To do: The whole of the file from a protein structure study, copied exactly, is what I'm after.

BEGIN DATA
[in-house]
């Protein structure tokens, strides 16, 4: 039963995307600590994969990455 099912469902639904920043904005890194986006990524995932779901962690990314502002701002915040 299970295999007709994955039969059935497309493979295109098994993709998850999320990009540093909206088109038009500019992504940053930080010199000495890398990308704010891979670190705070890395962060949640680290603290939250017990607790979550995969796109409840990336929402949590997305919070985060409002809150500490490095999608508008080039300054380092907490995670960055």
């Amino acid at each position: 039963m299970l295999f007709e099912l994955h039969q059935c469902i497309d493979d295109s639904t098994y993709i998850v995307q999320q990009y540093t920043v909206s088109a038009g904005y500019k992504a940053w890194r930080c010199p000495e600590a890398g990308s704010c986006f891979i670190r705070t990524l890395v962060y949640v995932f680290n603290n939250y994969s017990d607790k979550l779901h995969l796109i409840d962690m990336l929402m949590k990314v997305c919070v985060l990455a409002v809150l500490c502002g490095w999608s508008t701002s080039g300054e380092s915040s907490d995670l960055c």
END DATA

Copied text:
[in-house]
């Protein structure tokens, strides 16, 4: 039963995307600590994969990455 099912469902639904920043904005890194986006990524995932779901962690990314502002701002915040 299970295999007709994955039969059935497309493979295109098994993709998850999320990009540093909206088109038009500019992504940053930080010199000495890398990308704010891979670190705070890395962060949640680290603290939250017990607790979550995969796109409840990336929402949590997305919070985060409002809150500490490095999608508008080039300054380092907490995670960055």
């Amino acid at each position: 039963m299970l295999f007709e099912l994955h039969q059935c469902i497309d493979d295109s639904t098994y993709i998850v995307q999320q990009y540093t920043v909206s088109a038009g904005y500019k992504a940053w890194r930080c010199p000495e600590a890398g990308s704010c986006f891979i670190r705070t990524l890395v962060y949640v995932f680290n603290n939250y994969s017990d607790k979550l779901h995969l796109i409840d962690m990336l929402m949590k990314v997305c919070v985060l990455a409002v809150l500490c502002g490095w999608s508008t701002s080039g300054e380092s915040s907490d995670l960055c």